January 2008 for Employment Law Advisor
Every year brings many new developments in the dynamic area of employment law, and 2007 certainly had its share. This issue of the Employment Law Advisor summarizes important developments over the past twelve months and offers suggestions for employers on how to respond going forward in 2008.
On February 8, the U.S. Department of Labor (DOL) issued an opinion letter addressing types of deductions that an employer may take from an exempt employee’s salary without affecting that employee’s exempt status under the overtime provisions of the Fair Labor Standards Act (FLSA). These deductions include full-day deductions from pay for absences due to personal reasons, other than sickness and disability, and partial or full-day deductions for leave taken under the Family and Medical Leave Act (FMLA).
Significantly, however, in the letter DOL takes the position that an employer destroys the exempt status of an employee under the FLSA if the employer makes a partial-day deduction from that employee’s salary for leaves taken pursuant to the Massachusetts Small Necessities Leave Act (SNLA), or any similar state leave act. According to DOL, an employer may take a partial-day deduction from an exempt employee’s salary only if the leave would qualify under the FMLA, and the type of leave allowed by the SNLA does not meet this requirement. This DOL opinion letter provides helpful guidance, and serves as a reminder that employers should be very careful when considering making deductions from the pay of exempt salaried employees. The opinion letter is available from the DOL web site.
On February 20, the Massachusetts Commission Against Discrimination (MCAD) issued a new Standing Order on procedures for cases at the pre-determination stage. Under the MCAD’s new Standing Order:
The new Standing Order signals the MCAD’s intent to take a more customized or case-tailored approach to handling complaints of discrimination, including involving MCAD attorneys in every case at inception whenever possible. This means that employers and their counsel should consider being more proactive with the MCAD to influence the direction and scope of the investigation. The Standing Order is available from the MCAD web site.
On May 23, the EEOC issued a new Enforcement Guidance on Unlawful Disparate Treatment of Workers with Caregiving Responsibilities. According to the EEOC, changing workplace demographics, including women’s increased participation in the labor force, and increased responsibilities of males for caregiving, have created the potential for greater discrimination against working parents and others with caregiving responsibilities. Although federal discrimination laws do not prohibit discrimination against caregivers per se, there are circumstances in which discrimination against caregivers might constitute unlawful disparate treatment.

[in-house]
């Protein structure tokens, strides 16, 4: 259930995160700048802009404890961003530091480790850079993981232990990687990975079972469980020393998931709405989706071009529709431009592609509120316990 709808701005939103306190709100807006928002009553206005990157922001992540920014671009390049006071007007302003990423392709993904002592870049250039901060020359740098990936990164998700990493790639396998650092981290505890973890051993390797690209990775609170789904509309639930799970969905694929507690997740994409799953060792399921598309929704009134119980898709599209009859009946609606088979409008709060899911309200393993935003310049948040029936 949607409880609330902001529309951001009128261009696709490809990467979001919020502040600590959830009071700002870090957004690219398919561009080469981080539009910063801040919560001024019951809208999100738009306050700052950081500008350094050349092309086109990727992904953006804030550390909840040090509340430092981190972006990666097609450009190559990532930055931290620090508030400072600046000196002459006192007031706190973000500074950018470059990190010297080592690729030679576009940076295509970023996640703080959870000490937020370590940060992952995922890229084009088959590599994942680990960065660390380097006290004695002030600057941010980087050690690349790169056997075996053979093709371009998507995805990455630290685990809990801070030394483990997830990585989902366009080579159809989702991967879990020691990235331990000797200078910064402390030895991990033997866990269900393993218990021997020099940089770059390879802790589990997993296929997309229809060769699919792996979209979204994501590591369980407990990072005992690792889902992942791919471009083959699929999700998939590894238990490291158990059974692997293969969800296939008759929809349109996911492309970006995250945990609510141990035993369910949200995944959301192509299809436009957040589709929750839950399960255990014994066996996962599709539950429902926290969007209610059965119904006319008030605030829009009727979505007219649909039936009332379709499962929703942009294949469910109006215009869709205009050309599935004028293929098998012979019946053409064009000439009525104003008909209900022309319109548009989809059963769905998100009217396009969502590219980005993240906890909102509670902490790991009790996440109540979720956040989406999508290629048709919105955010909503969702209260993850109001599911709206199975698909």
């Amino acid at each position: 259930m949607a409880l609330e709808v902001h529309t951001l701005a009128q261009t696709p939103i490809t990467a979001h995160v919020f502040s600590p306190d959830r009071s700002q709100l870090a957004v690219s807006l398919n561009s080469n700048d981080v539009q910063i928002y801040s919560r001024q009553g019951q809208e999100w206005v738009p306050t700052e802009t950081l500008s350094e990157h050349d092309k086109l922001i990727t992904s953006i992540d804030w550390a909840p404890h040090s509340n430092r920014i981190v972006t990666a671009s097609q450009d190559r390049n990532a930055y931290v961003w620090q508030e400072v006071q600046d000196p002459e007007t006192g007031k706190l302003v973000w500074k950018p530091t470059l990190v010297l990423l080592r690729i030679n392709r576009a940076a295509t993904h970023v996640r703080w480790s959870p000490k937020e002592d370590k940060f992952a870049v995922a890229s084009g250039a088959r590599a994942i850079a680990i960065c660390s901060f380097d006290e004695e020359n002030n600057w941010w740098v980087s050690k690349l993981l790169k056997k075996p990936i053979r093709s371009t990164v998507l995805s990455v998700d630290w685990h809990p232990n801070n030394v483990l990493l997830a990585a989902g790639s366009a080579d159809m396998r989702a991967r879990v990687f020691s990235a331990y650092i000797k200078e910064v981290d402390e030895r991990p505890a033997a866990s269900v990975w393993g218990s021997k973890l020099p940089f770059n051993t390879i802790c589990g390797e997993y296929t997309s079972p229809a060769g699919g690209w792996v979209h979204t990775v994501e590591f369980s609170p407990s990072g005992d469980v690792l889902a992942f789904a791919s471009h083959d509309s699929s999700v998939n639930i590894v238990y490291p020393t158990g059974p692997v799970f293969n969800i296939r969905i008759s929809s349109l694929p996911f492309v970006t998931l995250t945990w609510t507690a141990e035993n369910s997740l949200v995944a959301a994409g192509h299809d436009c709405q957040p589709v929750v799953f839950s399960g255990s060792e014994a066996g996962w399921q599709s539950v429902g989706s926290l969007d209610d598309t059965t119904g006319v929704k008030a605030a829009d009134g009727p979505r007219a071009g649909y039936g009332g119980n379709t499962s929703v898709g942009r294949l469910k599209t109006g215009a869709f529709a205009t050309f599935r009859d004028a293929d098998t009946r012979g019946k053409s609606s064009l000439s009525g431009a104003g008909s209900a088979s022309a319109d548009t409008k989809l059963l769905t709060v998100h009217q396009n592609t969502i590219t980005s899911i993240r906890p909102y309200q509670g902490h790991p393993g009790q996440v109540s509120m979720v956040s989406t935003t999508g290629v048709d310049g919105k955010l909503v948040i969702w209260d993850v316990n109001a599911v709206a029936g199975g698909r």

The new Enforcement Guidance is not intended to create a new protected category but rather to illustrate circumstances in which stereotyping or other forms of disparate treatment may violate Title VII or the prohibition under the Americans with Disabilities Act against discrimination based on a worker’s association with an individual with a disability. Undoubtedly, some employees and their counsel will use the Enforcement Guidance to support claims of unlawful discrimination. Employers will need to be increasingly careful in their treatment of employees who have family responsibilities affecting their attendance or job performance. The Enforcement Guidance is available from the EEOC web site.
On July 3, 2007, the United States Court of Appeals for the Fourth Circuit held that an employer cannot obtain a valid release of FMLA rights from an employee without prior DOL or court supervision. The Appeals Court refused to enforce the employee’s release of FMLA rights contained in a separation agreement under which the employer paid the former employee $12,000 in separation pay.
Although it is controlling only in states within the Fourth Circuit (Maryland, Virginia, West Virginia, North Carolina and South Carolina), the decision makes questionable on a national scale the enforceability of private separation or settlement agreements that waive FMLA rights. In response to this development, we suggest that employers consider contacting DOL and seeking approval of a proposed separation agreement and release (with the assistance of counsel) when the separation involves a possible FMLA claim. Second, the employer can include in the separation agreement an admission by the employee to the effect that his or her FMLA rights were not violated. Third, the employer can include a covenant not to sue on claims covered by the release.